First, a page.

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Becoming a Change Agent

Mark Ellner
EDCI 888
February 5, 2012
Two Change Models
Elys Condition of Change
Eight Conditions of Change

1) Dissatisfaction with the
Status Quo
2) Sufficient Knowledge and
3) Availability of Recources
4)Availability of Time
5) Reward or Incentives
6) Participation
7) Commitment
8) Leadership is Evident

Change Agents Guide
Creater Model

C Care
R Relate
E Examine
A Aquire
T Try
E Extend
R Renew

Elys Condition
of Change
Eight Conditions of Change

1) Dissatisfaction with the Status

"If it ain't broke, should we fix it?

2) Sufficient Knowledge and Skill

"With the right knowledge and
training, anything is possible"
3) Availability of Recourses

"Success requires having the right
tool(s) for the job"
4)Availability of Time

"Change doesn't happen overnight"

Based on Environment
Meant as an Assessment
Goal is To Attain All
Conditions During May Not
Be Possible to Achieve All
Increase in Knowledge of
Each Condition Can Make
More Effective

Elys Condition
of Change

5) Reward or Incentives

"What's in it for me?
6) Participation

"My thoughts and opinions are
valued and appreciated
7) Commitment

"Demonstrate support through
actions, not words alone
8) Leadership is Evident

"Knowing who to turn to for help
and encouragement is just as
important as knowing what to do"

Elys Model In Use
In 2001 as a new teacher to the district, I began teaching at Ware Elementary School.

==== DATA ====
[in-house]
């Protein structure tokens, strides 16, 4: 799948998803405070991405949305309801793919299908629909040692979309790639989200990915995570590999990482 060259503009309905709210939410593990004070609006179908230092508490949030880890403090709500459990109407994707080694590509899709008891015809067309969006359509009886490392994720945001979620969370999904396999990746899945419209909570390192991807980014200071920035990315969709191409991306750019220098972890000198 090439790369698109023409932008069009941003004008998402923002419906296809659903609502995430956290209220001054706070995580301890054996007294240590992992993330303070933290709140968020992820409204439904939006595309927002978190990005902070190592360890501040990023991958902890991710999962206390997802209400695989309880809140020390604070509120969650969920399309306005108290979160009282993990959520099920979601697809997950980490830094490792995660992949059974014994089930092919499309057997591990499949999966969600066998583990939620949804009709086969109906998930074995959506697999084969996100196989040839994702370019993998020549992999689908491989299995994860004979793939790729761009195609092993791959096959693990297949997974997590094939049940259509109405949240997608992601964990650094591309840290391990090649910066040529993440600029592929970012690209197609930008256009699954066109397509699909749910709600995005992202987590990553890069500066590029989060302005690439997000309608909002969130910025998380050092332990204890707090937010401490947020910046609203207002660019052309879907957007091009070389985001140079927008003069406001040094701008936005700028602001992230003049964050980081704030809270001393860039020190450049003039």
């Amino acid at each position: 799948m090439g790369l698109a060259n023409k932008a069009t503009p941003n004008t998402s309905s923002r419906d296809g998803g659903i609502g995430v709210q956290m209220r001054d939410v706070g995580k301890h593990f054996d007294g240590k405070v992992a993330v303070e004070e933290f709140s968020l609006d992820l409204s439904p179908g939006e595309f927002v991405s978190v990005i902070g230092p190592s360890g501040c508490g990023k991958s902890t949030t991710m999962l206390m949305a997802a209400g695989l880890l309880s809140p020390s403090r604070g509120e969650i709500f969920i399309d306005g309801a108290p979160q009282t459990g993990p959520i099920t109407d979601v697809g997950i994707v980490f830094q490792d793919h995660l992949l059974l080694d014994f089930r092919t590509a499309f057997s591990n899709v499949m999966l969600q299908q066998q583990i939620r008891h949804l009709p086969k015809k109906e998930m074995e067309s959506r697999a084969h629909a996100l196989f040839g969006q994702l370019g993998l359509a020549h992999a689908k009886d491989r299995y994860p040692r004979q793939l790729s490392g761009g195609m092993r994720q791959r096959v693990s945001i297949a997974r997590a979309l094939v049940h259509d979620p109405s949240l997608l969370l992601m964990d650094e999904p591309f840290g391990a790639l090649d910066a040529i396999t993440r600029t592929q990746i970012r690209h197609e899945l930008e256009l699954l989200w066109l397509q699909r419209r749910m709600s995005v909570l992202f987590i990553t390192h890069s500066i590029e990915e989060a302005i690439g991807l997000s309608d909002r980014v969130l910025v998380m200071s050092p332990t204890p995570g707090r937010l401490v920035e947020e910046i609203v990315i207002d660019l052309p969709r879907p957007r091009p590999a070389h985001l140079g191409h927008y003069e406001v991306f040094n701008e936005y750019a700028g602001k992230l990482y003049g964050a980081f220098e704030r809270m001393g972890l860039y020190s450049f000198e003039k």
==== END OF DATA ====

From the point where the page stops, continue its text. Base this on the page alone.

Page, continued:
Ware was in drastic need of change. Led by a determined new principal and a staff
wanting to improve, Ware went through a positive change that can only be
described as amazing. Without going into details, Ware went from a school on a
state plan to a school that consistently garnered achievement awards at all levels.

When researching Elys Model of Conditions it became obvious that Ware
Elementary attained all 8 of Elys conditions.
How Ware Met Each Condition
Dissatisfaction: Everyone was unhappy with current state of school academically and
Knowledge and Skill: In-services were led by trained staff using research based plans.
Resources: Administration and staff were given all needed recourses to succeed at highest
Time: Administration understood change would take time and did not force immediate
results. Appropriate time was taken for all areas of change.
Rewards: Not only did teachers see budget increases, they also received personal
satisfaction of gaining tools to succeed where they had not in the past.
Participation: Teachers were put into focus groups in order to gain maximum participation
for all staff. Teachers were part of the process and assisted in decision making.
Commitment: Administration and staff all part of the process and understood that the plan
was in place for the long haul.
Leadership: Administration produced an environment that not only placed heavy
expectations upon teachers, but also supported staff through a positive learning